Mendoza v. USA

Filing 8

Memorandum Opinion and Order..Motion under 28 USC 2255 denied. Certificate of appealability denied. (Ordered by Judge John McBryde on 10/17/2016) (wrb)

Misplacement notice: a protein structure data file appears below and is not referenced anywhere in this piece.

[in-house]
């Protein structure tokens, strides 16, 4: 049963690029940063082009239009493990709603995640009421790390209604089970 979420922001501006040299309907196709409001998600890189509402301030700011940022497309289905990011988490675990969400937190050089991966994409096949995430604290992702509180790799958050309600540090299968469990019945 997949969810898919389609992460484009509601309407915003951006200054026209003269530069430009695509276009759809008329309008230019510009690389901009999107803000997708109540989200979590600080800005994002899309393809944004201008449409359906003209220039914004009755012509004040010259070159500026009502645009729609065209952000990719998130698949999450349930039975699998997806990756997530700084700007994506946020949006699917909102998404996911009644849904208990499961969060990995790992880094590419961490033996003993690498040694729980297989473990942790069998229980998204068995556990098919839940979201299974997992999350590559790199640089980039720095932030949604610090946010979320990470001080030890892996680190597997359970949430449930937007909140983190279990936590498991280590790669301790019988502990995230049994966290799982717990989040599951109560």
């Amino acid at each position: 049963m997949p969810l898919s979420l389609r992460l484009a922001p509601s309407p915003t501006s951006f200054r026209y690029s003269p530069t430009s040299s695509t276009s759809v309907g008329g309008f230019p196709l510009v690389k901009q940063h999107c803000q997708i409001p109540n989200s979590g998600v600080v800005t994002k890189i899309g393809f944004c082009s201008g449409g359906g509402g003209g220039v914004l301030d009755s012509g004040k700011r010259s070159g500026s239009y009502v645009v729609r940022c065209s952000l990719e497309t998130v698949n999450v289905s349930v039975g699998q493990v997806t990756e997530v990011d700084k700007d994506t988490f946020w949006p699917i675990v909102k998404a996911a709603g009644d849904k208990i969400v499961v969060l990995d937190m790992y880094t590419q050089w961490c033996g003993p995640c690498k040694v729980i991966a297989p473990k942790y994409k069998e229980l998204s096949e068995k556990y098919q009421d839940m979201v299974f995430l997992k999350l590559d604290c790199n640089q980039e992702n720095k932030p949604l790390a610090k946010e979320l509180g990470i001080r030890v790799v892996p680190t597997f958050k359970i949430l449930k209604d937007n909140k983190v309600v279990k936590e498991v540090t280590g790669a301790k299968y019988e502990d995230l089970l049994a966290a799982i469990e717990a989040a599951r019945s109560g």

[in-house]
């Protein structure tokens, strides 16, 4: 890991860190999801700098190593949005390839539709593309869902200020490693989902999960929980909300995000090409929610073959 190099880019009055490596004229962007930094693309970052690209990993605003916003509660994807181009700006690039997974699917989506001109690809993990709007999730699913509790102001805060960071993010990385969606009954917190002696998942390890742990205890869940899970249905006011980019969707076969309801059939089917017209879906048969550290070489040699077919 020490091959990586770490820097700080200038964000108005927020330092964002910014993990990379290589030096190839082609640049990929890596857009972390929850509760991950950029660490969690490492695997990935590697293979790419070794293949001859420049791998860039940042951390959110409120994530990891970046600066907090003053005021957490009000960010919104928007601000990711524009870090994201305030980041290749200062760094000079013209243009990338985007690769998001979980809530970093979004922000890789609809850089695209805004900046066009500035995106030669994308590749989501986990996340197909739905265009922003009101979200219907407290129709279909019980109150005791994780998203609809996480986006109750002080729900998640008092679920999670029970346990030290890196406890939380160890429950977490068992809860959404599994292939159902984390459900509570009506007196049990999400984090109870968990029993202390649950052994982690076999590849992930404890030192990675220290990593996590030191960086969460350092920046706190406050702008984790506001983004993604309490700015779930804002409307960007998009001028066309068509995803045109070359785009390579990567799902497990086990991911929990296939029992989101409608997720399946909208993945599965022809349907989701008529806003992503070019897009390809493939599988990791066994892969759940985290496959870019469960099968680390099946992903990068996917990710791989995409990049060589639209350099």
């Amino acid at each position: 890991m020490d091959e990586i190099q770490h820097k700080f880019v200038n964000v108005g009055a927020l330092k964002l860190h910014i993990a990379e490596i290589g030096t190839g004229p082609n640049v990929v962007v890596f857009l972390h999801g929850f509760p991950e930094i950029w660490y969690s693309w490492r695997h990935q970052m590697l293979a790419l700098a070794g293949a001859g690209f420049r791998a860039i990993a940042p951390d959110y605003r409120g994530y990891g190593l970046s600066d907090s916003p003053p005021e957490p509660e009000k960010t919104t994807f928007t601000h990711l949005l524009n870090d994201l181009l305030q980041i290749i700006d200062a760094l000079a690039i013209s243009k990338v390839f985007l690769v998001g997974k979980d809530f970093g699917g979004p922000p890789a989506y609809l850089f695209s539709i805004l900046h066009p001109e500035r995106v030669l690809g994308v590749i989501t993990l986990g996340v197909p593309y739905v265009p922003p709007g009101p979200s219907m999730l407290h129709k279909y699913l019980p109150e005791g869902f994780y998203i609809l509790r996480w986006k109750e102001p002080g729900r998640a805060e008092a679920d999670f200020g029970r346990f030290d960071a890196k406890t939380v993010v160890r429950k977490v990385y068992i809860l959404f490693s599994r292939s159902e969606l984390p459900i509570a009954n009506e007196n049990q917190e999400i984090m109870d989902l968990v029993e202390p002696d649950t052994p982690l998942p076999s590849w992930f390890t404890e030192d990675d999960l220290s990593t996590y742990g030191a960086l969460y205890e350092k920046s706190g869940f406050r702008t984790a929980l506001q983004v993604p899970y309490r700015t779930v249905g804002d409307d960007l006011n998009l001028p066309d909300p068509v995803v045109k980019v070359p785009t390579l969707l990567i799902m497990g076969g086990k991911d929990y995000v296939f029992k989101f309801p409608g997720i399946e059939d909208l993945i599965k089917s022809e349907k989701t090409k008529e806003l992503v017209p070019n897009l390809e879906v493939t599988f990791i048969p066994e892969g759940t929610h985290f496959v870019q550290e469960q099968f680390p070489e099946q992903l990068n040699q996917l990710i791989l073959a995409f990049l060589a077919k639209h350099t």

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IN THE UNITED STATES DISTRICT COURT'' NORTHERN DISTRICT OF TEXAS FORT WORTH DIVISION '!rT Uv, LENIN MENDOZA, § § § § § § § § § Movant, vs. UNITED STATES OF AMERICA, Respondent. I lD/6 c NO. 4:16-CV-792-A (NO. 4:15-CR-041-A) MEMORANDUM OPINION AND ORDER Comes now for consideration the motion of Lenin Mendoza ("Mendoza•), under 28 U.S.C. § 2255 to vacate, set aside, or correct sentence. Upon reviewing the motion, the government's response, and relevant legal authorities, the court concludes that movant's motion should be denied. I. Background On March 13, 2015, movant pleaded guilty to one count of possession with intent to distribute a controlled substance in violation of 21 U.S.C. § 841(a)(1) & (b)(1)(C). Cr. Doc. 54. 1 On July 26, 2015, the court sentenced movant to a term of imprisonment of 240 months, to be followed by a three-year term of supervised release. Cr. Doc. 77. The United States Court of 'The "CR Doc. "references are to the numbers assigned to the referenced documents on the docket of the underlying criminal case, No. 4:15-CR-041-A. Appeals for the Fifth Circuit affirmed movant's conviction and sentence. Cr. Doc. 92. Movant did not seek certiorari review and his conviction became final on July 19, 2016. II. Movant's Stated Grounds for Relief In support of his motion, movant puts forth two grounds for relief: GROUND ONE: The Petitioner was deprived of Constitutionally Effective Assistance of Counsels, thereby violating the Sixth Amendment and 18 U.S.C. § 3006A. (a) Supporting Facts . Court Appointed Appellate Counsel was Constitutionally Ineffective for failing to investigate the criminal case for possible issues. In the event Tiffany A. Talamantez had investigated the criminal case, she would have discovered that the Court accepted the Petitioner's guilty plea without making known to him that he had a right to preserve certain issues for appeal in a contract (A.K.A. Plea Agreement). This failure constituted a deprivation of right to contract. See 42 U.S.C. § 1981. Appellate Counsel was duty bound by A.B.A. standards to raise this "PLAIN ERROR" issue. Court Appointed Trial Counsel failed to provide Constitutionally Effective Assistance of Counsel by: [1)] Counsel Danny Burns advised the Petitioner to withdraw his motion to withdraw his guilty plea stating that if he did not, he would get a life sentence. 2) Counsel Danny Burns xfailed to advise the Petitioner that by pleading guilty without a plea agreement, he could be found guilty and sentenced for conduct that he did not commit and had no knowledge of. 2 3) Counsel Danny Burns failed to object to the Court's appointment of an interpreter whose dialect of spanish did not provide a reasonable understanding of the Court proceedings. 4) Counsel Danny Burns enticed the Petitioner to plea guilty based upon his erroneous •miscalculation of the Petitioner's sentencing guidelines. 5) Counsel Danny Burns failed to advise the Petitioner that he had the specific right to request consent to "reserve in writing the right to have an Appellate Court review of adverse determination . . . " pursuant to Fed. R. Crim. P., Rule 11(a) (2) and 42 u.s.c. § 1981. 6) Had Counsel drafted a plea agreement that specified particular stipulated facts, rather than allowing the Petitioner to enter a cover-all verbal plea that he did not understand, then the Petitioner would have had his right to specific performance reserved pursuant to 42 u.s.c. § 1981. Had a proper plea agreement been negotiated by counsel, the Petitioner would have been exposed to a lower sentence liability. The Petitioner has thus been prejudiced by Counsel's Ineffectiveness. GROUND TWO: The Court sentenced the Petitioner in violation of his Fifth Amendment right to due process of law, to WIT: (a) Supporting Facts . . 1) The Court failed to comply with the mandates passed by Congress in 18 U.S.C. §3006A, which requires that the Court appoint adequate representation. Obviously, if Court appointed counsel was so ineffective that he failed to protect his client's right to Due Process and his right to contract, then the Court • s appointment is a failure to comply with 18 U.S.C. § 3006A. The Petitioner is thus prejudiced by the Court's failure to uphold the Constitution of the United States constituting a "PLAIN ERROR". 3 2) The Court failed to advise the Petitioner of any reasonable sentence exposure or the Court's obligation to calculate the applicable sentencing guideline range and to consider that range. 3) The Court failed to comport with the Due Process requirement of ensuring that the Plea is voluntary. In the Petitioner's criminal case, his sentence exposure was directly dictated by a mysterious drug weight. The Petitioner, having knowledge of the drug weight he was in possession of, trialxcounsel calculating his sentence exposure based upon that weight, and then the Court calculating a sentence based on a different weight, renders the Petitioner's plea of guilty unknowing and involuntary. In the Petitioner's criminal case, the government has written itself a blank check that was cashed by the Court in its efforts to divert American tax dollars into the Judicial District. In this the Petitioner's criminal case, an information was filed that specified no drug weight. The Court appointed appellate counsel who not only misadvised the Petitioner, but who also provided no adversarial testings that would have provided the Petitioner with a reasonable expectation of sentence exposure. The government then provided the Court with questionable testimony upon which. the Court elevated the Petitioner's sentence exposure resulting in the Petitioner having no reasonable expectation and/or knowledge of what conduct he would be sentenced for. The Petitioner was therefore prejudiced by being sentenced for conduct he had no idea he could be held culpable for at the time of plea agreement constituting a "PLAIN ERROR". Doc. 1 at 4-7. 2 :. The "Doc. " references are to the numbers assigned to the referenced documents on the docket of this case, No. 4:16-CV-792-A. 4 III. Analysis A. Pertinent Legal Principles 1. Legal Standard for 28 U.S.C. § 2255 After conviction and exhaustion of any right to appeal, courts are entitled to presume that a defendant stands fairly and finally convicted. United States v. Frady, 456 U.S. 152, 164-65 (1982); United States v. Shaid, 937 F.2d 228, 231-32 (5th Cir. 1991). Section 2255 does not offer recourse to all who suffer trial errors. It is reserved for transgressions of constitutional rights and other narrow injuries that could not have been raised on direct appeal and would, if condoned, result in a complete miscarriage of justice. United States v. Capua, 656 F.2d 1033, 1037 (5th cir. Unit A Sept. 1981). In other words, a writ of habeas corpus will not be allowed to do service for an appeal. Davis v. United States, 417 U.S. 333, 345 (1974). Further, if issues "are raised and considered on direct appeal, a defendant is thereafter precluded from urging the same issues in a later collateral attack." Moore v. United States, 598 F.2d 439, 441 (5th Cir. 1979) 517-18 (citing Buckelew v. United States, 575 F.2d 515, (5th Cir. 1978)). 5 2. Legal Standards for Ineffective Assistance of Counsel To prevail on an ineffective assistance of counsel claim, movant must show that (1) counsel's performance fell below an objective standard of reasonableness and (2) there is a reasonable probability that, but for counsel's unprofessional errors, the result of the proceedings would have been different. Strickland v. Washington, 466 U.S. 668, 687 Missouri v. Frye, 132 s. (1984); see also ct. 1399, 1409-11 (2012). "[A] court need not determine whether counsel's performance was deficient before examining the prejudice suffered by the defendant as a result of the alleged deficiencies." Strickland, 466 U.S. at 697; see also United States v. Stewart, 207 F.3d 750, 751 (5th Cir. 2000). "The likelihood of a different result must be substantial, not just conceivable," Harrington v. Richter, 562 U.S. 86, 112 (2011), and a movant must prove that counsel's errors "so undermined the proper functioning of the adversarial process that the trial cannot be relied on as having produced a just result." Cullen v. Pinholster, 563 U.S. 170, 189 (2011) (quoting Strickland, 466 U.S. at 686). Judicial scrutiny of this type of claim must be highly deferential and movant must overcome a strong presumption that his counsel's conduct falls within the wide range of reasonable professional assistance. Strickland, 466 6 U.S. at 689. Stated differently, the question is whether counsel's representation amounted to incompetence under prevailing professional norms and not whether it deviated from best practices or most common custom. Premo v. Moore, 562 U.S. 115' 122 (2011). To satisfy Strickland's prejudice standard when a claim of ineffective assistance of counsel relies on the competence of advice provided during plea negotiations, "the defendant must show that there is a reasonable probability that, but for counsel's errors, he would not have pleaded guilty and would have insisted on going to trial." Hill v. Lockhart, 474 U.S. 52, 58-59 (1985). "When the petitioner challenges the performance of his appellate counsel, he must show that with effective counsel, there was a reasonable probability that he would have won on appeal." Moreno v. Dretke, 450 F.3d 158, 168 (5th Cir. 2006). B. The Grounds Are Frivolous Within Ground One, movant directs arguments at the performance of Danny Burns, who represented movant in his effort to withdraw his guilty plea ("Special Trial Counsel"), and Tiffany Talamantez, who represented movant on appeal ("Appellate Counsel") . The court begins with movant's allegations directed at Special Trial Counsel. 7 Movant first argues that Special Trial Counsel, an attorney appointed specifically to ensure the voluntariness of movant's guilty plea, induced plaintiff's guilty plea. 3 More specifically, movant argues that Special Trial Counsel lied to him about his likely sentence in the event that he withdrew his motion to withdraw his guilty plea, or alternatively that Special Trial Counsel miscalculated his sentence at that time, and that Special Trial Counsel threatened that, if movant did not withdraw his motion and reinstate his guilty plea, he would receive a life sentence upon being found guilty at trial. As the government briefing demonstrates, however, movant not only had numerous opportunities to make such claims but indeed did so with regard to his first appointed attorney, which prompted the court to appoint Burns as Special Trial Counsel for movant's motion to withdraw his guilty plea. The court discerns no basis for concluding that Special Trial Counsel failed to fulfil such role. At his March 13, 2015 rearraignment, movant, who was represented by Erin Hendricks ("Trial Counsel") through that point in his case, was given an explanation of his trial rights The court first addresses in this section movant's points directed at the performance of Danny Burns that appear in paragraphs one, two, and four within Ground One. The court then addresses movant's point three in Ground One. Finally, the court addressed movant's points five and six in Ground One, before turning to movant's arguments in Ground One that are directed at the performance of appellate counsel. 8 and the consequences of the waiver of those rights. Cr. Doc. 85 at 11-13. When movant was asked whether he understood those rights and the consequences of waiving those rights, movant stated that he did. Id. at 13. At the hearing, movant was also admonished of the importance of entering his guilty plea in a knowing and voluntary manner. Id. at 15. Further, movant was informed that, in federal court, the judge is responsible for determining the appropriate penalty notwithstanding the defendant's decision to enter a guilty plea and that "the penalty would be decided on the basis of the facts set forth in the presentence report and heard here." Id. at 14-15. Movant acknowledged understanding of the sentencing scheme to which he was subject and proceeded to enter a plea of guilty. Id. at 21, 34. Despite his statements made at the rearraningment hearing, movant, on May 28, 2016, filed with the court a motion to withdraw his guilty plea on the basis that movant "was not given full disclosure of the charges," before entering a guilty plea that he then claimed he had "signed under duress" as a result of his attorney failing to give him a "full disclosure of the penalties involved."' Cr. Doc. 61. On May 29, 2016, the court 4 Movant, in his motion to withdraw his plea, expressed concern (continued ... ) 9 appointed Special Trial Counsel to represent movant in his effort to withdraw his guilty plea. Cr. Doc. On June 12th, 2015, 64. a hearing was held on movant's motion to withdraw his guilty plea. Cr. Doc. 67. At that hearing, Special ( ... continued) that his guidelines range was inconsistent with his expectations, stating: I, Lenin Mendoza, would like to retract my guilty plea on the grounds that I was not given full disclosure of the charges at the time I had given my plea. I signed under duress and my attorney had told me that if I was to plead guilty that I was facing level 26 and on the 1st category level and I was looking at 70-87 months and now the Presentence Investigation Report has a level of 37 and a criminal history category of 2 and the range is 235 months to 293 months which is Zone D, for the maximum sentence of no more than 240 months. That is not what I had agreed to Judge McBryde so evidentially my attorney did not give me a full disclosure of the penalties involved. So your honor I change my plea to not guilty, and do not consent nor agree or accept any other plea. I will be able to prove beyond a reasonable doubt that the fabricated charges will be discredited. I am working and studying Federal Rule of evidence 609.4 on the impeachment by prior convictions in federal jurisdiction. I am being accused of ''Extrinsic Evidence," there was never a complete revelation of all material facts claiming duress under necessity chooses to act in a way that the law ultimately approved, under circumstances which make conviction and punishment inappropriate, unfair, I apologize for my ignorance of the law and ask you to please retract my guilty plea and grant me the opportunity to properly defend myself as best I know how. I do not consent or accept to this plea arrangement of guilty. Thank you Judge Me Bryde. Cr. his his the Doc. 61 (Errors in Original). Thus, movant did not purport to base desire to withdraw on a misunderstanding of what was discussed at rearraignment but instead did so based on his dissatisfaction with drug quantities that were attributed to him. 10 Trial Counsel informed the court that Special Trial Counsel and movant had discussed his waiver of the attorney-client privilege with regard to Trial Counsel, confirmed that Special Trial Counsel had communicated to defendant the risk that, by withdrawing his guilty plea, he could face a different set of charges, and stated that movant, despite this explanation, wished to withdraw his motion to withdraw his guilty plea. Cr. Doc. 86 at 6-7. Movant was then asked directly by the court to confirm that he understood the information conveyed by Special Trial Counsel, to confirm that he agreed with the accuracy of the report, and and to confirm that he wished to withdraw his motion to change plea. Id. at 7. Movant responded affirmatively to each inquiry. Id. Indeed, movant not only withdrew his motion to withdraw his guilty plea but also went so far as to altogether retract his allegations regarding trial counsel, instead affirming that he was satisfied that Trial Council "had conducted herself properly in all respects." Id. at 7-8. Movant's allegations in the instant motion regarding Special Trial Counsel are insufficient to overcome such statements made under oath at the time that he pleaded guilty and at the time that he withdrew his motion to withdraw his guilty plea. Movant further argues that Special Trial Counsel was ineffective insofar as trial counsel failed to procure a 11 suitable 5 interpreter for movant on the grounds that the interpreter procured by Special Trial Counsel did not speak his dialect of Spanish. However, movant does not allege any prejudice resulting from his alleged inability to understand the special proceedings. Thus, movant's claim fails both Strickland prongs. Finally, movant argues that counsel was ineffective for depriving him of his right to contract insofar as counsel failed to secure a plea bargain. However, precedent of the Supreme Court and this circuit resoundingly establishes and reinforces the proposition that a federal prisoner has no right to a plea agreement. See, e.g., Weatherford v. Bursey, 429 U.S. 545, 561 (1977). Thus, the absence of a plea bargain in petitioner's case provided an insufficient basis for movant to attack his conviction. In arguing that appellate counsel was ineffective, movant argues that, had appellate counsel investigated the case, counsel would have realized that movant has been deprived of the right to contract. As explained, however, such claim is frivolous. Movant 5 The court notes that movant was provided an interpreter at his rearraignment, Cr. Doc. 85 at 3-4, at his hearing on motion to withdraw guilty plea, Cr. Doc. 86 at 5-6, and for his meeting with Special Trial Counsel in anticipation of his hearing on motion to withdraw guilty plea, Cr. Doc. 66. Moreover, movant's primary counsel represented to the court that she spoke fluent Spanish and was able to discuss the Presentence Report with movant, and movant expressed no disagreement with Trial Counsel's representations. Cr. Doc. 80 at 3-4. 12 identifies no other issue that he would have wished to preserve via plea agreement had such agreement been negotiated. Thus, movant has failed to establish that counsel's appellate performance was deficient and that such performance was prejudicial. The court discerns that, within Ground Two, movant wishes to challenge the voluntariness of his guilty plea. As explained above, however, such a claim is refuted by the record. Moreover, to the extent movant's claim in Ground Two is distinct from movant's claim of ineffective assistance of counsel during his plea proceedings, such claim was addressed and dismissed as frivolous on direct appeal. To the extent that movant intends to argue in Ground Two that the court's application of the sentencing guidelines was erroneous in light of his guidelines range, such argument was also dismissed as frivolous on direct appeal. Moreover, such arguments are generally cognizable only on direct review. Movant provides no grounds to overcome that presumption. IV. Order Consistent with the foregoing, The court ORDERS that all relief sought by movant in his motion under 28 U.S.C. § 2255 be, and is hereby, denied. 13 Pursuant to Rule 22(b) of the Federal Rules of Appellate Procedure, Rule ll(a) of the Rules Governing Section 2255 Proceedings for the United States District Courts, and 28 U.S.C. § 2253(c) (2), for the reasons discussed herein, the court further ORDERS that a certificate of appealability be, and is hereby, denied, as movant has not made a substantial showing of the denial of a constitutional right. SIGNED October 17, 2016. Judge 14